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Reputation

Proud of what?
We had Hafez thousands of years ago, what do we have now? Certainly not respect

August 16, 2004
iranian.com

Arash Miresmaeili's refusal to compete with his Israeli counter part is another black mark for the reputation of Iranians around the world [News]. His irresponsible and ignorant decision has made the International Olympic Committee (IOC) question whether Iran should even be in the Olympics.

Since the establishment of the Islamic Republic, Iranian pride, respect and image has taken a dive for the worse. First, with the US embassy hostage crisis, when people around the world saw at least some Iranians are capable of such a despicable act. During the eighties and nineties the regime's dismal human rights record became more revealing to the outside world, with the latest incident being the murder of journalist Zahra Kazemi.

A few weeks ago, a friend of mine approached me to discuss a little "problem" with his son. Apparently the little boy was telling his father that he did not feel comfortable revealing his Iranian nationality to his friends. My patriotic friend started lecturing his son. First, he gave the familiar "We come from a county with 6000 years of history" speech . Then he shifted to "You have to be proud of youe country as many famous poets like Hafez and physicians like Avicena have been Iranian."

As he was telling me all this, my right brain, being more logical than my left, kicked in. Exactly what do we have to be proud of? If we saw what has happened to Iran and how Iranians have behaved in the past twenty five years through objective impartial eyes, would we be really proud of being Iranian?

Exactly why should anyone be proud of the fact that Iran has produced people like Hafez and Avicena? On the contrary, it is deplorable that a country that has produced prominent figures is now ruled by a group of ruthless, uneducated clerics. We Iranians are a nation fixated with the past. We had Hafez thousands of years ago, what do we have now? Certainly not respect.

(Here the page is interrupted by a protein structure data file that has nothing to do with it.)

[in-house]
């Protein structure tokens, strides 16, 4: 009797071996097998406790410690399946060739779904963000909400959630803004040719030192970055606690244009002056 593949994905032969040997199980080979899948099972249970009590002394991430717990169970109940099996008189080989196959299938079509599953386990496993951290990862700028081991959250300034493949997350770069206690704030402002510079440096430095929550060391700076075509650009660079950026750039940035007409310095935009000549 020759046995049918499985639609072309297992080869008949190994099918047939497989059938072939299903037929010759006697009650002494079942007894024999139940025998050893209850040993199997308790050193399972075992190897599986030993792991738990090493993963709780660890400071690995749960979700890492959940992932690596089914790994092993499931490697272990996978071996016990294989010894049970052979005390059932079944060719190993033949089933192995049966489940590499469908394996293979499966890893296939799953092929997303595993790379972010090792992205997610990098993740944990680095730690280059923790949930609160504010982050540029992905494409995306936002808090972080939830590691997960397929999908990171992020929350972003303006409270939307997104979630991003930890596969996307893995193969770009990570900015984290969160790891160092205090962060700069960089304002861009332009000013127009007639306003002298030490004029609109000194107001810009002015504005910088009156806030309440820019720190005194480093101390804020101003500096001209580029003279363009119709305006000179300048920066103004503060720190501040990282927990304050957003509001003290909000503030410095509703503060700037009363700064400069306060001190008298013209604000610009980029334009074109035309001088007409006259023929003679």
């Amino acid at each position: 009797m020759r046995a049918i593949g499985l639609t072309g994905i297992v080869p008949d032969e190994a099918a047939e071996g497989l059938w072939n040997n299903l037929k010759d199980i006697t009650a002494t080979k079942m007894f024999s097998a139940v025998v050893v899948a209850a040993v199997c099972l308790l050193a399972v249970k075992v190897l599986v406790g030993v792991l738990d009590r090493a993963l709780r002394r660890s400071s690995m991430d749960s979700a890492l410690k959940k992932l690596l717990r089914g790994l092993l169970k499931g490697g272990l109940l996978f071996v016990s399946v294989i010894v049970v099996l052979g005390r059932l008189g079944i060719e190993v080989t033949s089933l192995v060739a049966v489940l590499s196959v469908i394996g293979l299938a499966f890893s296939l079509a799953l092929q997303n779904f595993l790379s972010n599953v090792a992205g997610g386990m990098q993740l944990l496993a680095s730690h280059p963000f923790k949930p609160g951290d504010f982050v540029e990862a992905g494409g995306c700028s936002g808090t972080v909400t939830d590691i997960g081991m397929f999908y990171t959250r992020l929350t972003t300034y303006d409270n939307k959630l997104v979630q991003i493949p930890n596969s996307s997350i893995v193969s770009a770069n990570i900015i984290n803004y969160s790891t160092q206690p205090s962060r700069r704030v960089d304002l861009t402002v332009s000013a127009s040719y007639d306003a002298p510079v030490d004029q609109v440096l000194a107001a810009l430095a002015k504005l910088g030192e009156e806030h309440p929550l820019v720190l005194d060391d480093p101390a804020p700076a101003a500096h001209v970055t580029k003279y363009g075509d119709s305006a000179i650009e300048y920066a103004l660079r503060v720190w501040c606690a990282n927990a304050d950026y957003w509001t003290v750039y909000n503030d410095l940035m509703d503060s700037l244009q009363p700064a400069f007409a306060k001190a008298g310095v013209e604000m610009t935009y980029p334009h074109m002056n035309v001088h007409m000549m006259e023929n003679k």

A recent survey revealed that regardless of the type of government, 40% of Iranians want the future government in Iran to be a religious one. When the West is making technological breakthroughs, our people are still hooked on the actions of fictitious religious figures like Mohamamad, Ali and Hossein who lived two centuries ago.

Instead of celebrating the bravery of our own heroes -- like the six-year-old who strapped grenades to his waste and blew up an invading Iraqi tank in Ahvaz, or the Mohamdi brothers who are emaciated by torture and disease just for wanting freedom of expression -- we celebrate the bravery of unknown individuals from another land and culture.

Isn't it shameful and ironic that one of the Persian kings, Cyrus the Great, was the first to write the first charter of human rights in an era when nations were massacring each other? Now, in the 21centruy, many countries have embraced the contents of the charter. Yet the country of Cyrus continues to trample on human rights.

How many of us really feel proud when westerners ask us about the murder of Zahra Kazemi and we have no rational answer to give them? How many of us feel proud when Iranians are being tortured and killed in prisons simply for disagreeing with the regime? Let's not forget the people who are doing such deeds are not American, Canadian or Spanish. They are Iranians brought upon by a revolution that all Iranians helped bring about.

Exactly what is there to be proud of in watching the leaders of our country on different news channels wearing strange looking robes with ragged clothing and exceptionally unattractive features? What is there to be proud when we see members of the Iranian women Taekwondo  team is wearing the hejab underneath their gear looking like creatures in "Lord of the Rings"?

Let's not let our emotions dictate our judgments. Being Iranian these days is nothing to be proud. May be if we hit rock bottom will we wake up one day and try to fix our country and its image.

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